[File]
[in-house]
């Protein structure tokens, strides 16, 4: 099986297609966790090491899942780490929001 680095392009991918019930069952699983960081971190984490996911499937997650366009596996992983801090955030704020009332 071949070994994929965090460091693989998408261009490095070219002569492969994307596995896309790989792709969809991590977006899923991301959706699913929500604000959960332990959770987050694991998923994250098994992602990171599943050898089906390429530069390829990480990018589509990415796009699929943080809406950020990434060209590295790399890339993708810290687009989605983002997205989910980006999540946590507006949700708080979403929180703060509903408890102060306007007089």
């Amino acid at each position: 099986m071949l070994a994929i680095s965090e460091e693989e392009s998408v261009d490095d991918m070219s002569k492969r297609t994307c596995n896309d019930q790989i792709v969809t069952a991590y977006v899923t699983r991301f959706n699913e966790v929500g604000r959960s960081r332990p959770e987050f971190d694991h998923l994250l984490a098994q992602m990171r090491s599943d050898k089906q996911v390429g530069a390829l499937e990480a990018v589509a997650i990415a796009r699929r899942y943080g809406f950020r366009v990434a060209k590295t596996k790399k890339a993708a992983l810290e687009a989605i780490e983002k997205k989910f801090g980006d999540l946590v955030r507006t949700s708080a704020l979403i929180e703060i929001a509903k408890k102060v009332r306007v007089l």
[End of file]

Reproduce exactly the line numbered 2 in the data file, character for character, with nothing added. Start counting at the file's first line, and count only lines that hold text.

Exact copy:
């Protein structure tokens, strides 16, 4: 099986297609966790090491899942780490929001 680095392009991918019930069952699983960081971190984490996911499937997650366009596996992983801090955030704020009332 071949070994994929965090460091693989998408261009490095070219002569492969994307596995896309790989792709969809991590977006899923991301959706699913929500604000959960332990959770987050694991998923994250098994992602990171599943050898089906390429530069390829990480990018589509990415796009699929943080809406950020990434060209590295790399890339993708810290687009989605983002997205989910980006999540946590507006949700708080979403929180703060509903408890102060306007007089």